Newly Discovered Artificial Lighting Tricks the Human Brain into Seeing Sunlight – Indulgd

Newly Discovered Artificial Lighting Tricks the Human Brain into Seeing Sunlight



Being exposed to natural daylight comes with many advantages. For some people daylight provides them with that added boost of energy necessary to have a more productive and positive day. For others, natural daylight gives off a feeling of openness and freedom in a constrained space. For most building designs, access to natural daylight is sometimes the biggest limiting factor and is hard to find. There had been no solutions to properly reflect daylight from the outdoors until now.



The geniuses behind this newly developed idea is CoeLux in Italy. The new form of artificial light is able to successfully dupe humans, cameras and computers into thinking they are being exposed to natural daylight. Using a thin coating of nanoparticles to simulate Rayleigh scattering, a natural process that takes place in Earth’s atmosphere causing diffuse sky radiation. Beyond the possibility of making lights brighter or even bluer, this development accurately replicates how miles of atmosphere transform light within just a few millimeters of surface space.

The mind behind such a find is Professor Paolo Di Trapani of Italy’s University of Insubria has so far spent over 10 years working on this system. The primary source of illumination is an LED projector that emits white light in a spectrum that mimics rays of sunlight. An optical system creates the feel and sensation of distance between sky and sun. The result, a system that essentially confuses our brain to thinking we are being exposed to natural sunlight. This is a fantastic system that is compact and can be built into walls and ceiling to provide a fake sunlight effect.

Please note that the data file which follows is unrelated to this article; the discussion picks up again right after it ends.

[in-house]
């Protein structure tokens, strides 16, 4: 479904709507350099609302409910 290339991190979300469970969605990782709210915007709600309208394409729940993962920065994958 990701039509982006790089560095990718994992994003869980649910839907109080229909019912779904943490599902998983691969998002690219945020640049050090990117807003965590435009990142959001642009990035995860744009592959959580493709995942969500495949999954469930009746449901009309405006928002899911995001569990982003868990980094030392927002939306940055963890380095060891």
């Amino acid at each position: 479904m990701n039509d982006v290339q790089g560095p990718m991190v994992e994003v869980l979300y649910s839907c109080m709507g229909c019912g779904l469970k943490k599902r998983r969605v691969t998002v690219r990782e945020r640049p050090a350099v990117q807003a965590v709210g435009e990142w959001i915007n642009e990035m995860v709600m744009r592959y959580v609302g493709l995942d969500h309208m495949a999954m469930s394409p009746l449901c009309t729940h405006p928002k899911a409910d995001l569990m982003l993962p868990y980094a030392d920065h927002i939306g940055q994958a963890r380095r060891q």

As lighting may differ in various regions, the developers have created three lighting configurations, simulating broad regions like the Mediterranean, Tropical and Nordic. They are also working on mimicking sunrise, sunset and light in various weather conditions.


The cost still extremely high, the company is looking to make a more affordable alternative in the very near future. This development can actually change urban architecture dramatically!

CoeLux via WebUrbanist